Comparison of Side-cutting Maneuvers Versus Low Impact Baseball Swing on Knee Ligament Loading in Adolescent Populations

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Clinical Biomechanics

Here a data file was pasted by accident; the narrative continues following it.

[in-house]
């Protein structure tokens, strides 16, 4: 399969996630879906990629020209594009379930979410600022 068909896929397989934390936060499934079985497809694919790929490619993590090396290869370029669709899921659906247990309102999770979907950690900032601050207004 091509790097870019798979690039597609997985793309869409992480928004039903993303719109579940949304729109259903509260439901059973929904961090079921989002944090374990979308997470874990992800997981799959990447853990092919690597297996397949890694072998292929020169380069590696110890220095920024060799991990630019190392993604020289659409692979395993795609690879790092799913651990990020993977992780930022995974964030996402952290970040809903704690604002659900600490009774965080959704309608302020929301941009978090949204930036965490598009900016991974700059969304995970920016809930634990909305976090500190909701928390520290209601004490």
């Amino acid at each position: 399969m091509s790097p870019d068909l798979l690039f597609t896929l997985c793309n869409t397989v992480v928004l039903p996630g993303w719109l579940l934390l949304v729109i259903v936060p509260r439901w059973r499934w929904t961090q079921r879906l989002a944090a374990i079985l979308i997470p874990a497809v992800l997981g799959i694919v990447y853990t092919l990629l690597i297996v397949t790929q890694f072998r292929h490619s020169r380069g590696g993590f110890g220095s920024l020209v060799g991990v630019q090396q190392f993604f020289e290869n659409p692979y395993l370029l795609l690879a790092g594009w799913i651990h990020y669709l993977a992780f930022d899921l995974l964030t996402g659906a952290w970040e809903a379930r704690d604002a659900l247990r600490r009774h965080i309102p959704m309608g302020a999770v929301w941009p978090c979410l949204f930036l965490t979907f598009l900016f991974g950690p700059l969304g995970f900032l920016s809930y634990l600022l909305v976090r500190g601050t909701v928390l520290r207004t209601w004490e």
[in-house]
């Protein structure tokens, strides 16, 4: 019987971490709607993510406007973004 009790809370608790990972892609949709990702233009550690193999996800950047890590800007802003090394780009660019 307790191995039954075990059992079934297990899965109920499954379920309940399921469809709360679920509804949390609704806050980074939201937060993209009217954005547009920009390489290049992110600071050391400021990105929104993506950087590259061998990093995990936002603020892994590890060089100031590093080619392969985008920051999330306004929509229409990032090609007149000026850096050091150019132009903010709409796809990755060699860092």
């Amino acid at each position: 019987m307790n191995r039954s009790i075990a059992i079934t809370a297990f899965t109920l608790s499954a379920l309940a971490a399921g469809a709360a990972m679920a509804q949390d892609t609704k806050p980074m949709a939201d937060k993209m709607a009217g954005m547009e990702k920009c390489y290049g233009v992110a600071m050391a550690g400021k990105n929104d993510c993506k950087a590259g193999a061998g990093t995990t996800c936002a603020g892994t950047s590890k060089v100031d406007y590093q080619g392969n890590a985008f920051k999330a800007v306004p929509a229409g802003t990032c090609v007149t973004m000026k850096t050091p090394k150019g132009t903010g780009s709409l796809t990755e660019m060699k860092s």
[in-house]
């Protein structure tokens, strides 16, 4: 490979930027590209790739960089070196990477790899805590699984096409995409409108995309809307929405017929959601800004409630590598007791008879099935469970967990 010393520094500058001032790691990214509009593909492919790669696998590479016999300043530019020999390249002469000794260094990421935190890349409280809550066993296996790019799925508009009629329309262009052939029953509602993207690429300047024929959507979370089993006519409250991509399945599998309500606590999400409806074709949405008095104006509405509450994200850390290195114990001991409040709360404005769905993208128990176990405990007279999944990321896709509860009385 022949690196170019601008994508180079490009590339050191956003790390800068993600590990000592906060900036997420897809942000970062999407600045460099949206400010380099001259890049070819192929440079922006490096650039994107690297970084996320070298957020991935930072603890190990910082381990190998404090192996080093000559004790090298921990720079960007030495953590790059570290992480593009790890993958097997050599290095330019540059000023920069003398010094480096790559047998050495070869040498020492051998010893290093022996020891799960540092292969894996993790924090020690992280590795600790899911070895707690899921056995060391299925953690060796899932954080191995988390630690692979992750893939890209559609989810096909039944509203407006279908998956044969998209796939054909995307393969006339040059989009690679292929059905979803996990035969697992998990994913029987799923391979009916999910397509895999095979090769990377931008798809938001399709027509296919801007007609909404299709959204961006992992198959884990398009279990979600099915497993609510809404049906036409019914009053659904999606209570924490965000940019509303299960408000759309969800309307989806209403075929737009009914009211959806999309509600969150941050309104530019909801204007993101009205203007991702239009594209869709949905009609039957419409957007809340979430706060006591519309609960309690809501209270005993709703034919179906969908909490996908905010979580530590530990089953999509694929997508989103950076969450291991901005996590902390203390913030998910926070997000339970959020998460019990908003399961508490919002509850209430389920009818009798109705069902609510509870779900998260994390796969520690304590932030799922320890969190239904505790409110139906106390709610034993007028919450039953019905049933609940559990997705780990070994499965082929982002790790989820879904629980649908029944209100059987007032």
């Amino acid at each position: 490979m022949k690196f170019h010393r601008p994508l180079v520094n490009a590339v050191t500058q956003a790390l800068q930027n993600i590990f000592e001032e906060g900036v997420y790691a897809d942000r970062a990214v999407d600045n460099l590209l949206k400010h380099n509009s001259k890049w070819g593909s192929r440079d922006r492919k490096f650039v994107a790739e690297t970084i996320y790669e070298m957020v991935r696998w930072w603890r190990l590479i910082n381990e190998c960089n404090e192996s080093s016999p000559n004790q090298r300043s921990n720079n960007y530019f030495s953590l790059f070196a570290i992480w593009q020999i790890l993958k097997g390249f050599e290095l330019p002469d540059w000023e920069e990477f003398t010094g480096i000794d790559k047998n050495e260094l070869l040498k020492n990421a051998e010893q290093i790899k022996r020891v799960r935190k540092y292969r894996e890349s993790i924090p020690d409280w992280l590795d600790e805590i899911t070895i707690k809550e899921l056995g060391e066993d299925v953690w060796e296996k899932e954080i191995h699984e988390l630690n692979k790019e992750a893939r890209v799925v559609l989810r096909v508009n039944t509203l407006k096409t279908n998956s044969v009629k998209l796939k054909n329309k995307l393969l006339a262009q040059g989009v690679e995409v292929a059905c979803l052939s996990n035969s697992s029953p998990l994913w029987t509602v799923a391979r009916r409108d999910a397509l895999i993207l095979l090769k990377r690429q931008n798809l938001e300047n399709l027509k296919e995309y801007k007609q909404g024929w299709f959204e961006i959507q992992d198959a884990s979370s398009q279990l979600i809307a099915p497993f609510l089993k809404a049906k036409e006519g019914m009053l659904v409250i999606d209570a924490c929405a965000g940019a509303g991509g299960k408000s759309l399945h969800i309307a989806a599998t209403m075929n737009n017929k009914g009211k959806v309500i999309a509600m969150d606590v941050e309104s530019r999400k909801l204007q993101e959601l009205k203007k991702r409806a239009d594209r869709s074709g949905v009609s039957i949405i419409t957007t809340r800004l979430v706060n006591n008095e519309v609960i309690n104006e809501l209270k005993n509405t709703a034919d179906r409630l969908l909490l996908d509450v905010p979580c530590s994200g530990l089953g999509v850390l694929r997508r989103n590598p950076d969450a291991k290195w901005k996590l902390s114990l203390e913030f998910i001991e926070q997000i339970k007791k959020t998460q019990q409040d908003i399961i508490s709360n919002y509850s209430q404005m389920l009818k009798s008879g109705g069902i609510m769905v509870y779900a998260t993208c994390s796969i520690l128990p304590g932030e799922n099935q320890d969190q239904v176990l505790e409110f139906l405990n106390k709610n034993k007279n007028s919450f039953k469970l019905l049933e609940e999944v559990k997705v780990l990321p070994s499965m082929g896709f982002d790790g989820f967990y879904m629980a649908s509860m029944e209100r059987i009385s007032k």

Background: High impact sports are associated with an increased incidence rate for knee ligament injuries, specifically pertaining to the anterior cruciate ligament and medial collateral ligament. What is less clear is (i) the extent to which high impact activities preferentially load the anterior cruciate ligament versus the medial collateral ligament, and (ii) whether both ligaments experience similar stretch ratios during high loading sce-narios. Therefore, the goal of this project was to assess how different loading conditions experienced through more at-risk sporting maneuvers influence the relative displacements of the anterior cruciate ligament and medial collateral ligament. The focus of the study was on adolescent patients - a group that has largely been overlooked when studying knee ligament biomechanics.Methods: Through kinetic knee data obtained through motion capture experimentation, two different loading conditions (high vs low impact) were applied to 22 specimen-specific adolescent finite element knee models to investigate the biomechanical impact various sporting maneuvers place on the knee ligaments.Findings: The high impact side cutting maneuver resulted in 102% and 47% increases in ligament displacement compared to the low impact baseball swing (p < 0.05) for both the anterior cruciate ligament and medial collateral ligament.Interpretation: Quantifying biomechanical risks that sporting activities place on adolescent subjects provides physicians with insight into knee ligament vulnerability. More specifically, knowing the risks that various sports place on ligaments helps guide the selection of sports for at-risk patients (especially those who have undergone knee ligament surgery).